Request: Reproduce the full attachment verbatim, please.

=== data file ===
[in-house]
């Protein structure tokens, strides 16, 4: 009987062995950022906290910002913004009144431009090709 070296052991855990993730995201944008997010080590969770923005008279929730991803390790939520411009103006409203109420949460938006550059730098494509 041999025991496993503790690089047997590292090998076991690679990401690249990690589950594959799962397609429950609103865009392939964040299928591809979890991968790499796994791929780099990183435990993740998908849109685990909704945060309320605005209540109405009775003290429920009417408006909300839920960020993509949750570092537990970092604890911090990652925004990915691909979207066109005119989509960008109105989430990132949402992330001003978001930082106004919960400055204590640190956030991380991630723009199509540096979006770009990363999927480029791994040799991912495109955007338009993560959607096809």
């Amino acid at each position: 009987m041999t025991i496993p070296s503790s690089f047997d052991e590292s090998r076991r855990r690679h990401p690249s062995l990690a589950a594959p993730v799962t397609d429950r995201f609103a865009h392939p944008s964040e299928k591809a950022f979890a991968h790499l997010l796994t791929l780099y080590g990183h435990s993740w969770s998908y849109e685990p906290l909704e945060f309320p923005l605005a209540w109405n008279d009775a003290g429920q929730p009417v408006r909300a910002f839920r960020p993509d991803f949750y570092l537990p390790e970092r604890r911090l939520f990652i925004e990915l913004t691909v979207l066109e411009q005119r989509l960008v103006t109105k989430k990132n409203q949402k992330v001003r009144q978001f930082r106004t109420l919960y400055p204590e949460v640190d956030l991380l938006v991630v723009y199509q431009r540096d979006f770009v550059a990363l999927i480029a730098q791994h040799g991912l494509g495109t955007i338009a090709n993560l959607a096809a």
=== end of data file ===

[in-house]
């Protein structure tokens, strides 16, 4: 009987062995950022906290910002913004009144431009090709 070296052991855990993730995201944008997010080590969770923005008279929730991803390790939520411009103006409203109420949460938006550059730098494509 041999025991496993503790690089047997590292090998076991690679990401690249990690589950594959799962397609429950609103865009392939964040299928591809979890991968790499796994791929780099990183435990993740998908849109685990909704945060309320605005209540109405009775003290429920009417408006909300839920960020993509949750570092537990970092604890911090990652925004990915691909979207066109005119989509960008109105989430990132949402992330001003978001930082106004919960400055204590640190956030991380991630723009199509540096979006770009990363999927480029791994040799991912495109955007338009993560959607096809």
């Amino acid at each position: 009987m041999t025991i496993p070296s503790s690089f047997d052991e590292s090998r076991r855990r690679h990401p690249s062995l990690a589950a594959p993730v799962t397609d429950r995201f609103a865009h392939p944008s964040e299928k591809a950022f979890a991968h790499l997010l796994t791929l780099y080590g990183h435990s993740w969770s998908y849109e685990p906290l909704e945060f309320p923005l605005a209540w109405n008279d009775a003290g429920q929730p009417v408006r909300a910002f839920r960020p993509d991803f949750y570092l537990p390790e970092r604890r911090l939520f990652i925004e990915l913004t691909v979207l066109e411009q005119r989509l960008v103006t109105k989430k990132n409203q949402k992330v001003r009144q978001f930082r106004t109420l919960y400055p204590e949460v640190d956030l991380l938006v991630v723009y199509q431009r540096d979006f770009v550059a990363l999927i480029a730098q791994h040799g991912l494509g495109t955007i338009a090709n993560l959607a096809a």